Not Photogenic?

Do you dread having your picture taken? Do you run for cover whenever the camera comes out? What’s the deal with this picture thing? Being photogenic just comes naturally to some and not so natural for others. That is okay – you are not alone! Our job is to make people feel comfortable. We are “people” photographers. It’s what we do! But a few extra tips wouldn’t hurt. Being photogenic is about awareness of how to put your best face forward, and knowing how to express yourself in the camera. Here are some techniques, including applying your knowledge of the best backgrounds, lighting, and positioning for a good photo.JJ Photography-11

Your Clothes.

Even if you’re not being photographed, knowing how to present yourself in a way that complements your look is important.

Clothing style and color will impact the photogenic appeal and your overall confidence.

Select the right clothes. Color matters! Patterns can overwhelm you in a photo, horizontal stripes can make you appear wide.  Solids and neutrals work best. Wear clothes with colors that suit you. Certain colors complement certain skin tones, while others tend to bring out the worst. I look very bad in cream colors so I do not put them on even if I like the outfit! You may have a feel for which colors you look best in, but if not, check out Jean Lefebvre she can help! Or do some research on colors that suit your complexion and work it out through trial-and-error.

Your complexion. T

There is a lot you can buy in the way of appearance when fixing up common complexion problems that will make a difference in photos.

Hide your blemishes: The good thing is that you can easily hide certain features you don’t like. Be careful with makeup tones: makeup colors appear more intense in photos.

Keep the shine down: It is so important to keep the shine down.

Use makeup to cover redness in the face, the red will be one of the first things to show in a photo.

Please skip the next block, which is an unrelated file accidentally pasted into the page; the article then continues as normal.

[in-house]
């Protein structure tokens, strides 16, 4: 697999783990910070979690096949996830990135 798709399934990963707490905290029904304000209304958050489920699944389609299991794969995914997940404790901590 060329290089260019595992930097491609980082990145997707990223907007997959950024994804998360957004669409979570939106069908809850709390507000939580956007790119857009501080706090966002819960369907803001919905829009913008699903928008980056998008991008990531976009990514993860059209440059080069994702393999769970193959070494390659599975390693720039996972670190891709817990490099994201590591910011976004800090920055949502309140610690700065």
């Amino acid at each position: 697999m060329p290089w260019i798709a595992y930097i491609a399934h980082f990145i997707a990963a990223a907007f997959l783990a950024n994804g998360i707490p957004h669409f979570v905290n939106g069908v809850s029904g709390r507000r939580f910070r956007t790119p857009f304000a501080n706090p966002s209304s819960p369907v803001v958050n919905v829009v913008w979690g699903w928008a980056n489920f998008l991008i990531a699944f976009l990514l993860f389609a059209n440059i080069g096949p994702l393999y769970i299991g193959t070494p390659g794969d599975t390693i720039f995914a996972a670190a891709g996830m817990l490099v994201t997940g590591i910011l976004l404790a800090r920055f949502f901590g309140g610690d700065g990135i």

Brush your hair into place. But do not let it look slicked-down.

Work the Angles.

Camerawork isn’t all a mystery: people who are photographed for a living are aware of which angles and poses work best for them, and they ensure that this is what they present to the camera most times. In addition, there are a few “model’s tricks” you can use to your advantage:

Determine your best angle.

When you ge t a good photograph of you look at it and see what you did and the angle for your face so you can do it again. Finding the right one can be challenging. Experiment using a digital camera so you see the results of each pose immediately. It will very quickly become obvious which angles are most flattering for you.

A classic pose is: arrange your body three quarters toward the camera with one foot in front of the other and one shoulder closer to the camera than the other. People tend to present a square angle front-on to the camera. If you turn your head slightly to the side and look straight ahead, it will look batter in most cases

If sitting, slightly angle yourself.

Lean the shoulder that is closer to the camera slightly toward the camera; it adds interest, improves facial definition and helps to minimize the appearance of wrinkles, flabby skin and helps hide a double chin.

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Your posture.

Not only does this matter for photos but also daily good posture makes everything easier in life, including your confidence! Good posture can dramatically improve your appearance in pictures. Breath… relax your shoulders. If you usually have bad posture, it may be difficult to stand up straight and not look stiff, so practice this in the mirror, and work toward improving your posture for the long term.

Relax.

The more comfortable and relaxed you are, the better the photo will turn out. Have fun with pictures.

Don’t hold your breath or you will appear as though you’re tense.

Think of something that genuinely makes you smile. This is called your “smile thought”. Use it right before the picture is snapped.

If you are at a social event just ignore the camera

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